Lion babies! They’re born cute and cuddly and grow up into apex predators that rule savannas. Let’s dig into five facts about lion cubs when they’re at their most cute and cuddly.

1. Lions are pregnant for three to four months and can have a litter of anywhere from two to six cubs!

The gestation period of lions is in line with other big cats. While lion gestation periods are about 110 days, other big cats are slightly shorter. For example, mountain lions’ average gestation period is about 92 days while cheetahs rarely exceed 95 days. Lions have about the same gestation period as tigers. Still, the lion gestation period (110 days) is less than 40% of a human’s average gestation period (280 days).

2. There is a place in Africa where lions live alone (instead of prides) and lion cubs must learn to hunt an antelope by 3 months of age!

Lions hunt in groups called prides, right? Well, normally that’s correct. But there is a single place on Earth where lions hunt alone, and lion cubs must become independent at an extremely young age! In Kenya’s Samburu National Park desert conditions make prey much more sparse. Lions have adapted to the habitat by living solitary lives instead of in prides. In this environment lions can’t stay babies for long! Lion cubs in Samuru can bring down small antelopes by the time they’re only 3 months old!

3. A U.S. President Had Two Lions Cubs as Pets!

Believe it or not, but a U.S. President once kept a pet that wasn’t a cat or a dog. Instead he had two lion cubs! Calvin Coolidge was President of the United States from 1923 to 1929. While president, the mayor of the South African city of Johannesburg gifted Coolidge a pair of twin lions. Now, you might think a lion name like “Simba” or “Scar” would fit a pet lion, but Coolidge went in the opposite direction. He named his twin lions “Tax Reduction” and “Budget Bureau.” Let me assure you, Coolidge was not a lot of fun at parties. In addition to twin lions, Coolidge also kept a White House raccoon, a brown bear named Bruno, a wallaby that was moved to the National Zoo, a duiker (small antelope from Africa), and thirteen Pekin ducks.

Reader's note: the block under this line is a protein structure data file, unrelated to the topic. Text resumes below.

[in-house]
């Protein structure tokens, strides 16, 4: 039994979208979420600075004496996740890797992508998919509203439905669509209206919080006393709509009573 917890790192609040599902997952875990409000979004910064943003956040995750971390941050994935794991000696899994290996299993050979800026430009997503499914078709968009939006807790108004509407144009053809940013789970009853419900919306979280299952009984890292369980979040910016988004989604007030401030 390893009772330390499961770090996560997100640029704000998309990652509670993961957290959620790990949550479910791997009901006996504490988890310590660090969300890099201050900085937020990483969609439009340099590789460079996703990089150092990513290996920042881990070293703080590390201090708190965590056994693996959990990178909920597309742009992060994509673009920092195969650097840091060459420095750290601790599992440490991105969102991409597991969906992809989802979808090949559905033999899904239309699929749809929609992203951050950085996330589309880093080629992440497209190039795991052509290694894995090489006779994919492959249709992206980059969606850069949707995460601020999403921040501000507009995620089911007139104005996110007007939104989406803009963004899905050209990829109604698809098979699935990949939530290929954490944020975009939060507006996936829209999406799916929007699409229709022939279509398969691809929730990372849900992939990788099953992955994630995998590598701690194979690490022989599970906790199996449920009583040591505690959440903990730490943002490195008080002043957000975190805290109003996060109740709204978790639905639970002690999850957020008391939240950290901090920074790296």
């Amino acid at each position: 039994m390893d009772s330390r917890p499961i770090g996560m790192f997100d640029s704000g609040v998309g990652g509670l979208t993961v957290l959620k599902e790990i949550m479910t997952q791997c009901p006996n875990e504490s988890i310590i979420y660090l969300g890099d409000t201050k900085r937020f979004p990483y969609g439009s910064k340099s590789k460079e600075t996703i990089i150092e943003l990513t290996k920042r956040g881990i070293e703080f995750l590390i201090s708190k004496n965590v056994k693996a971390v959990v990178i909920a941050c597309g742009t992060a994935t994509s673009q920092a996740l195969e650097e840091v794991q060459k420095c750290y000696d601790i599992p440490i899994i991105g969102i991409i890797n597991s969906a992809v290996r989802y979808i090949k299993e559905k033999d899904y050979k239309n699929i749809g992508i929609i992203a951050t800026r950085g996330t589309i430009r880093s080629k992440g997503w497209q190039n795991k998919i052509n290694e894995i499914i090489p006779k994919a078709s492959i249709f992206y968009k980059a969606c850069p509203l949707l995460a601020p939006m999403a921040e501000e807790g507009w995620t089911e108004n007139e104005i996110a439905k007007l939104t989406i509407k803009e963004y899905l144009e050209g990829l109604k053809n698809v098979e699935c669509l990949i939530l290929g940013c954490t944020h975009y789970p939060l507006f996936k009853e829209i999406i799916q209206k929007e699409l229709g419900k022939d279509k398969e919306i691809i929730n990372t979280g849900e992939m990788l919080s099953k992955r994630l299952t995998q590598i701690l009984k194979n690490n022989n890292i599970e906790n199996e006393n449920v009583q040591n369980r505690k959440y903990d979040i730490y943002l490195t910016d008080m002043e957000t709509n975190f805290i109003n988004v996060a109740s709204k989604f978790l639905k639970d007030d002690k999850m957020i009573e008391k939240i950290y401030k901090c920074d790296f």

4. It’s a tough life being a baby lion!

80% of all lion cubs die before reaching two years of age. At that age, they become skilled enough hunter to become self-sufficient. Why is being a lion cub so tough? For one, competition for food is tough. Another factor is that when a male lion becomes the alpha of a pride, they will kill lion cubs that are not their own and aged two years or younger. In total, male lions have it the roughest. Only about 1 in 8 (12%) will reach adulthood.

5. Lion cubs are born with spots and blue eyes, but they lose both when they become adults

Lion babies have a much different appearance than older lions. For one, their eyes at birth are blue, but as they age their eye color will turn to brown. Also, baby lions have “rosettes” or spots similar to a leopard. However, once the lion reachers adulthood the spots will fade away leaving a more uniform coat. While lion cubs on average weigh just 3 pounds and grow to reach in excess of 250 pounds (females are closer to 280 while males reach beyond 400 pounds), their appearance changes much more than growing.